France’s Marine Le Pen, one of the leading voices of the far right in the European Union, is throwing her political weight behind Italian hardline minister Matteo Salvini to set up a major populist group in the EU legislature after next month’s elections.
The head of France’s National Rally party said “we have mandated Matteo Salvini … to try to build this very big group of the Defence of European Nations” in the European parliament.
Even though far-right populist parties sometimes have widely diverging stances on some issues, Ms Le Pen says there is more that unites them than divides them.
Currently, populist parties are spread across different groups in the legislature, such as Christian Democrat and Socialist groupings. Some, like Ms Le Pen’s party, have long stood alone in the parliament.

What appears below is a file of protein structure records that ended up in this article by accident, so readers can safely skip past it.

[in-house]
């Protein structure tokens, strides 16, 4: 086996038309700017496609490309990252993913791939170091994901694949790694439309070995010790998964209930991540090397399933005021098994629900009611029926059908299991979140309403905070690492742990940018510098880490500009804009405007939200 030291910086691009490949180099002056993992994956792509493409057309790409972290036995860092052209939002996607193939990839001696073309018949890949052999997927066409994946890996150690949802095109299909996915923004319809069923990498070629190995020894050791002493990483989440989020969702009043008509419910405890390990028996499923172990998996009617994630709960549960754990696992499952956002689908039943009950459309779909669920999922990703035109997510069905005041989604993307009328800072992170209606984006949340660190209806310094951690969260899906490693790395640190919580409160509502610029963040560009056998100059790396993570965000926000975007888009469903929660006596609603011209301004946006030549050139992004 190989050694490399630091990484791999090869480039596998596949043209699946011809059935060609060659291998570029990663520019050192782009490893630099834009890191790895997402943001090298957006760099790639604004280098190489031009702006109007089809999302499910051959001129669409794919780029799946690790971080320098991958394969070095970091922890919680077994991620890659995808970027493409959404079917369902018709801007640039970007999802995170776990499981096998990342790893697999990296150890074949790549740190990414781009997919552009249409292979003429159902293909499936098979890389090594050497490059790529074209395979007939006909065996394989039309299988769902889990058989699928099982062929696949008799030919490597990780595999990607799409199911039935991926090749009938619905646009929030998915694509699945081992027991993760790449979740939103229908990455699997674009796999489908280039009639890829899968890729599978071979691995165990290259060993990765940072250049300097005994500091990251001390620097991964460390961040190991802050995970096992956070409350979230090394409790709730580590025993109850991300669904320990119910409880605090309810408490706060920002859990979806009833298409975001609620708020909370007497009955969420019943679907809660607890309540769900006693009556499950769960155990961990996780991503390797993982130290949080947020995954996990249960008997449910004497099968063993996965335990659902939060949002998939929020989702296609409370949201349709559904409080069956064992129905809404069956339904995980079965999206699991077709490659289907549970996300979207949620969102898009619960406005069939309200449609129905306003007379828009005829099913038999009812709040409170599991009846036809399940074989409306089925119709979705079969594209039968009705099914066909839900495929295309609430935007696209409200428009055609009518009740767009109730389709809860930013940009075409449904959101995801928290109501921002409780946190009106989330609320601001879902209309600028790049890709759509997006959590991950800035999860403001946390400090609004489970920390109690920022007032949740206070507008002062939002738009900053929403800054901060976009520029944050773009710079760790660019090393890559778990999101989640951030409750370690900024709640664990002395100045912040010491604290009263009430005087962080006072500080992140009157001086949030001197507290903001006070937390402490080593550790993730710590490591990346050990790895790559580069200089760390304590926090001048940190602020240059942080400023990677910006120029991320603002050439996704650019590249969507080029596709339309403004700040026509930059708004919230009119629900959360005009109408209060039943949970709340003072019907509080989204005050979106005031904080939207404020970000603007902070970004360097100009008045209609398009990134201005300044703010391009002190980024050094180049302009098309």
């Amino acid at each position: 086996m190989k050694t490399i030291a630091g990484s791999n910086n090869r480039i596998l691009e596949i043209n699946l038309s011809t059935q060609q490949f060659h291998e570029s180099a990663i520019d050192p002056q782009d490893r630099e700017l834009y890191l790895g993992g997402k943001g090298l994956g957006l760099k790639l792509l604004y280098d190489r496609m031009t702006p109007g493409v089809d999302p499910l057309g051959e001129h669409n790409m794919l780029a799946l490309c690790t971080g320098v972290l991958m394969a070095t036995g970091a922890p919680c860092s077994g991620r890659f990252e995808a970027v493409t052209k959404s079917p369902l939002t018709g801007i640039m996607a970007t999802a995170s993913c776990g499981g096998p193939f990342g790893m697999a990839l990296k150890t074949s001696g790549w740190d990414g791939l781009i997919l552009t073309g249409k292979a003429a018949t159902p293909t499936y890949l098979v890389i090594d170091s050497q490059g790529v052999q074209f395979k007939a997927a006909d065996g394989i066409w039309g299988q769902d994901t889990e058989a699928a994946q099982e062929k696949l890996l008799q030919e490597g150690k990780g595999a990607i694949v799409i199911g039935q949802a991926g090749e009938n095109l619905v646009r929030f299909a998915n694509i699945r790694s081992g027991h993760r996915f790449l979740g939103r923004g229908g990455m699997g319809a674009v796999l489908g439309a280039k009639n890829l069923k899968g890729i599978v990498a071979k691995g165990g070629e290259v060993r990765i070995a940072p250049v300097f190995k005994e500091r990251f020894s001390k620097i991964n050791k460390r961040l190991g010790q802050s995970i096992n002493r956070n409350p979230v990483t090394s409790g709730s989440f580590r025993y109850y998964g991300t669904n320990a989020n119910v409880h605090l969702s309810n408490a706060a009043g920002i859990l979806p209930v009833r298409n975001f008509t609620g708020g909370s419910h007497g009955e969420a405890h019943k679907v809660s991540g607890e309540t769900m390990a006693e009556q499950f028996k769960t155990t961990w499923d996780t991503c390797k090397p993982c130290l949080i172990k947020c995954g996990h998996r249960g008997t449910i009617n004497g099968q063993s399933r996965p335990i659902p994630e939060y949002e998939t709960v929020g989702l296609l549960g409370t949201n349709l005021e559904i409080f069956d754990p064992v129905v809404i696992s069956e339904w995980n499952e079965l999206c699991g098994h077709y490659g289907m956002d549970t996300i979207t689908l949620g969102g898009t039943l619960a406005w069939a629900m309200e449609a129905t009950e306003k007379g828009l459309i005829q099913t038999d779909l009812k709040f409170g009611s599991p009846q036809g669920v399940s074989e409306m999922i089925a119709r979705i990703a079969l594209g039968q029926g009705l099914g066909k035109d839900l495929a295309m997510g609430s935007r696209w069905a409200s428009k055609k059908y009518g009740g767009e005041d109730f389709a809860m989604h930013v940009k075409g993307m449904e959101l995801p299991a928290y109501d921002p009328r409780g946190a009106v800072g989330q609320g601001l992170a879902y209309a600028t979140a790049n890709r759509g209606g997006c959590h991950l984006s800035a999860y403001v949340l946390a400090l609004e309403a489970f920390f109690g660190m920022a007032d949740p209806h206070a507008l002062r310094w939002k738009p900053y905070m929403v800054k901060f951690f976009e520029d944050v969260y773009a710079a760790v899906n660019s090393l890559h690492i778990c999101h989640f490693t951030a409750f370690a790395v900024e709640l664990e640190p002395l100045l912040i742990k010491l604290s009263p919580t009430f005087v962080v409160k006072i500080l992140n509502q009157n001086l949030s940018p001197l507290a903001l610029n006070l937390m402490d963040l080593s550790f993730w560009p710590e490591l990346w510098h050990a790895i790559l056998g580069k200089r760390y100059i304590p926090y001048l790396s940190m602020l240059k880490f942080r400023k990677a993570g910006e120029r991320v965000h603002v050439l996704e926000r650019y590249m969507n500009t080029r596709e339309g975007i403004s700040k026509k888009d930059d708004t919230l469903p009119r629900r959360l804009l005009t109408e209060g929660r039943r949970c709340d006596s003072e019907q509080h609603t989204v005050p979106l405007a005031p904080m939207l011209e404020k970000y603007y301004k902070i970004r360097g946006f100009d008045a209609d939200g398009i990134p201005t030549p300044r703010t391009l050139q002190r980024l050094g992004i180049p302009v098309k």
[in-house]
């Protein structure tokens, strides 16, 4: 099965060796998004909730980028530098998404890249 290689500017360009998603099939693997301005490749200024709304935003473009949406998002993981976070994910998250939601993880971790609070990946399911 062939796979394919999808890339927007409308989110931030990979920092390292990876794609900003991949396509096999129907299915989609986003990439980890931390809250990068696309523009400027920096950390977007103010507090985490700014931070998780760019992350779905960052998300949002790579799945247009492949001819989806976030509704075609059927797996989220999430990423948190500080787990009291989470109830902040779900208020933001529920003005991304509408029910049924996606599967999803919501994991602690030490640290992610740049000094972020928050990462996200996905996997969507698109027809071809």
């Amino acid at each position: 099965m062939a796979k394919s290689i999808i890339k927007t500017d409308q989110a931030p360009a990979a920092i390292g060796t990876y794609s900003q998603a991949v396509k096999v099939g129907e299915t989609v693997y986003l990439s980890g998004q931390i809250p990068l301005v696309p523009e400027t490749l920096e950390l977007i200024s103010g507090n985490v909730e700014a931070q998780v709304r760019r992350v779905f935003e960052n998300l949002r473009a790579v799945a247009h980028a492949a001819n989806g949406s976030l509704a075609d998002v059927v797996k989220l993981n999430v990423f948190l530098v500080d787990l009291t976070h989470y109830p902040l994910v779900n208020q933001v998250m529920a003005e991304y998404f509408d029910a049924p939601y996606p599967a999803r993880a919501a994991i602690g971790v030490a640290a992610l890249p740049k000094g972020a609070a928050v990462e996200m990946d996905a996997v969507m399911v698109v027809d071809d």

Far-right figures have often made plenty of noise in the legislature but have been sidelined when it came to wielding parliamentary power.
In recent years, populist and far-right parties have made inroads in several EU nations, from Mr Salvini’s Italy to the Hungary of prime minister Viktor Orban and the rise of the right in last Sunday’s Finnish elections.
Ms Le Pen was the presidential challenger to Emmanuel Macron in the final round two years ago but lost heavily.
The populist parties hope that by uniting they will make their voice count in the 28-nation EU for the first time. They are going their own way in the election campaign but hope to stand together afterwards.
“We want to go further and get the (parliamentary) group which is the biggest, the strongest possible,” Ms Le Pen said.
With Britain possibly being forced to take part in the May 23-26 elections despite the country’s plans to split from the EU by October 31, Ms Le Pen also held out a hand to Nigel Farage.
“He is welcome if he wants to join. Even if it might be just for a moment,” she said.